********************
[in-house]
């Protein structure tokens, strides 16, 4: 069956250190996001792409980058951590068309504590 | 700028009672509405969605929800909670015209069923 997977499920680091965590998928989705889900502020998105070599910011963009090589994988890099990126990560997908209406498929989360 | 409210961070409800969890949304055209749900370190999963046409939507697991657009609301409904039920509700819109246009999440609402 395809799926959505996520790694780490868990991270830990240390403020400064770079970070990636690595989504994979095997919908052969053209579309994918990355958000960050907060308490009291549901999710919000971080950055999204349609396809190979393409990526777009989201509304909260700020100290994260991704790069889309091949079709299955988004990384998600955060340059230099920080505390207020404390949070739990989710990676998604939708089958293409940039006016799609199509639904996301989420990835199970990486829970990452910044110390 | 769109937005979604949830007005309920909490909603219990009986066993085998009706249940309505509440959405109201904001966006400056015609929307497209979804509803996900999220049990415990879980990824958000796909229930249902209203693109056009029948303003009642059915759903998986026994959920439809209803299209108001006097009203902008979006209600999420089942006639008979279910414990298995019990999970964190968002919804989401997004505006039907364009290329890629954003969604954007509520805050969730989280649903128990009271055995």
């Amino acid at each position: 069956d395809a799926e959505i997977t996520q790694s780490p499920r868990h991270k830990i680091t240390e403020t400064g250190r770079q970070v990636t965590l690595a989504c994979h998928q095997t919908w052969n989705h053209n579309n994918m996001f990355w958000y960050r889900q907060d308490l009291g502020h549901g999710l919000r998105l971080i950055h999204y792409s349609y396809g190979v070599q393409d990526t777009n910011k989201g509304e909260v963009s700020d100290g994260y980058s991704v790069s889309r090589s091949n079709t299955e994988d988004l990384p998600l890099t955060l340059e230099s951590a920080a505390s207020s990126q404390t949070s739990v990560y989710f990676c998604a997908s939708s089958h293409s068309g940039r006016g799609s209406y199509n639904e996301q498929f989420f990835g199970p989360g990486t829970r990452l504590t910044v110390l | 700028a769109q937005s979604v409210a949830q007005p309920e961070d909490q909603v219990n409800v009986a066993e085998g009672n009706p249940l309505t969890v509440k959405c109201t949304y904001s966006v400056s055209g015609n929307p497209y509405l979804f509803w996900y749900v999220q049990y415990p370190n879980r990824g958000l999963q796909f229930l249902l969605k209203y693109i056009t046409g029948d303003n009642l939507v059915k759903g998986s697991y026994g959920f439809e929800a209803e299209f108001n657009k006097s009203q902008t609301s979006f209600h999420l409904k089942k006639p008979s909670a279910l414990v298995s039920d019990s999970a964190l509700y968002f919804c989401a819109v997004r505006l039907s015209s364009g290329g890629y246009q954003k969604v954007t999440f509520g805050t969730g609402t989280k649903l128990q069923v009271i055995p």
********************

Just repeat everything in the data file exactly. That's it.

[in-house]
């Protein structure tokens, strides 16, 4: 069956250190996001792409980058951590068309504590 | 700028009672509405969605929800909670015209069923 997977499920680091965590998928989705889900502020998105070599910011963009090589994988890099990126990560997908209406498929989360 | 409210961070409800969890949304055209749900370190999963046409939507697991657009609301409904039920509700819109246009999440609402 395809799926959505996520790694780490868990991270830990240390403020400064770079970070990636690595989504994979095997919908052969053209579309994918990355958000960050907060308490009291549901999710919000971080950055999204349609396809190979393409990526777009989201509304909260700020100290994260991704790069889309091949079709299955988004990384998600955060340059230099920080505390207020404390949070739990989710990676998604939708089958293409940039006016799609199509639904996301989420990835199970990486829970990452910044110390 | 769109937005979604949830007005309920909490909603219990009986066993085998009706249940309505509440959405109201904001966006400056015609929307497209979804509803996900999220049990415990879980990824958000796909229930249902209203693109056009029948303003009642059915759903998986026994959920439809209803299209108001006097009203902008979006209600999420089942006639008979279910414990298995019990999970964190968002919804989401997004505006039907364009290329890629954003969604954007509520805050969730989280649903128990009271055995």
């Amino acid at each position: 069956d395809a799926e959505i997977t996520q790694s780490p499920r868990h991270k830990i680091t240390e403020t400064g250190r770079q970070v990636t965590l690595a989504c994979h998928q095997t919908w052969n989705h053209n579309n994918m996001f990355w958000y960050r889900q907060d308490l009291g502020h549901g999710l919000r998105l971080i950055h999204y792409s349609y396809g190979v070599q393409d990526t777009n910011k989201g509304e909260v963009s700020d100290g994260y980058s991704v790069s889309r090589s091949n079709t299955e994988d988004l990384p998600l890099t955060l340059e230099s951590a920080a505390s207020s990126q404390t949070s739990v990560y989710f990676c998604a997908s939708s089958h293409s068309g940039r006016g799609s209406y199509n639904e996301q498929f989420f990835g199970p989360g990486t829970r990452l504590t910044v110390l | 700028a769109q937005s979604v409210a949830q007005p309920e961070d909490q909603v219990n409800v009986a066993e085998g009672n009706p249940l309505t969890v509440k959405c109201t949304y904001s966006v400056s055209g015609n929307p497209y509405l979804f509803w996900y749900v999220q049990y415990p370190n879980r990824g958000l999963q796909f229930l249902l969605k209203y693109i056009t046409g029948d303003n009642l939507v059915k759903g998986s697991y026994g959920f439809e929800a209803e299209f108001n657009k006097s009203q902008t609301s979006f209600h999420l409904k089942k006639p008979s909670a279910l414990v298995s039920d019990s999970a964190l509700y968002f919804c989401a819109v997004r505006l039907s015209s364009g290329g890629y246009q954003k969604v954007t999440f509520g805050t969730g609402t989280k649903l128990q069923v009271i055995p």